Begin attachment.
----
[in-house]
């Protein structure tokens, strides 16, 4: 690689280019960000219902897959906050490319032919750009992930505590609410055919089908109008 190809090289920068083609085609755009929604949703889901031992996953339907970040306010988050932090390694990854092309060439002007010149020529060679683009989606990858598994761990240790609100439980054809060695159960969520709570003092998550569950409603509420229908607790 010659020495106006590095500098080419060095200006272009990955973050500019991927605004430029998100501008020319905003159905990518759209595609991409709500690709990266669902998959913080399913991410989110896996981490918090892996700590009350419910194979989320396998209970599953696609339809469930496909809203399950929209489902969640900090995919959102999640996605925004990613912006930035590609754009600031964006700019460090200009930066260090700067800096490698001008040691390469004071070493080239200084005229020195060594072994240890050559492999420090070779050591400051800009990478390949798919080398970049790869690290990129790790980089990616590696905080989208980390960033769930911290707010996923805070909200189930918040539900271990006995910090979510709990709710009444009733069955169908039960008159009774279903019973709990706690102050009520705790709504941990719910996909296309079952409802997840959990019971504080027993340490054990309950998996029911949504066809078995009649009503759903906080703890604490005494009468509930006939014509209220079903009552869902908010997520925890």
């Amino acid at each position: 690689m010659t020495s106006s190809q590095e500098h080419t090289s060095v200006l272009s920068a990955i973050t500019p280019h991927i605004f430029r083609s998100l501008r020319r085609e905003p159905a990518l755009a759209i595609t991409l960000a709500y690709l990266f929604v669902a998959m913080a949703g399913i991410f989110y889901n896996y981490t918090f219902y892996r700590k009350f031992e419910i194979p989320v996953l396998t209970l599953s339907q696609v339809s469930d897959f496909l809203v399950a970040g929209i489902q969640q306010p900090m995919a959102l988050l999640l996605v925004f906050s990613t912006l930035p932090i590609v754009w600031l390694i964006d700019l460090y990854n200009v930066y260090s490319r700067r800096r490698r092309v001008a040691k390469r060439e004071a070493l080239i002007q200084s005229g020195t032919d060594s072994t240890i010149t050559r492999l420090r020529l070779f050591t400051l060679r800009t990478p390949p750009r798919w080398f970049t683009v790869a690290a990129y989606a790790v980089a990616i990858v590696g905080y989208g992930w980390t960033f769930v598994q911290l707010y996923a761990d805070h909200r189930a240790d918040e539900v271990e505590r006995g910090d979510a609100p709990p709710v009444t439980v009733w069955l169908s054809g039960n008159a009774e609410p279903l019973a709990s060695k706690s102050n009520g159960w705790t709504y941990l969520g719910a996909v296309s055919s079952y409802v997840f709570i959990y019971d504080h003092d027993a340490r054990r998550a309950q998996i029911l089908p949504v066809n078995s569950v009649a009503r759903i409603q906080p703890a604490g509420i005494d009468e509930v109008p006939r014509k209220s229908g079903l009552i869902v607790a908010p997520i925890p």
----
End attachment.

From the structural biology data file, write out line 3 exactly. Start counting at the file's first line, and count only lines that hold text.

């Amino acid at each position: 690689m010659t020495s106006s190809q590095e500098h080419t090289s060095v200006l272009s920068a990955i973050t500019p280019h991927i605004f430029r083609s998100l501008r020319r085609e905003p159905a990518l755009a759209i595609t991409l960000a709500y690709l990266f929604v669902a998959m913080a949703g399913i991410f989110y889901n896996y981490t918090f219902y892996r700590k009350f031992e419910i194979p989320v996953l396998t209970l599953s339907q696609v339809s469930d897959f496909l809203v399950a970040g929209i489902q969640q306010p900090m995919a959102l988050l999640l996605v925004f906050s990613t912006l930035p932090i590609v754009w600031l390694i964006d700019l460090y990854n200009v930066y260090s490319r700067r800096r490698r092309v001008a040691k390469r060439e004071a070493l080239i002007q200084s005229g020195t032919d060594s072994t240890i010149t050559r492999l420090r020529l070779f050591t400051l060679r800009t990478p390949p750009r798919w080398f970049t683009v790869a690290a990129y989606a790790v980089a990616i990858v590696g905080y989208g992930w980390t960033f769930v598994q911290l707010y996923a761990d805070h909200r189930a240790d918040e539900v271990e505590r006995g910090d979510a609100p709990p709710v009444t439980v009733w069955l169908s054809g039960n008159a009774e609410p279903l019973a709990s060695k706690s102050n009520g159960w705790t709504y941990l969520g719910a996909v296309s055919s079952y409802v997840f709570i959990y019971d504080h003092d027993a340490r054990r998550a309950q998996i029911l089908p949504v066809n078995s569950v009649a009503r759903i409603q906080p703890a604490g509420i005494d009468e509930v109008p006939r014509k209220s229908g079903l009552i869902v607790a908010p997520i925890p």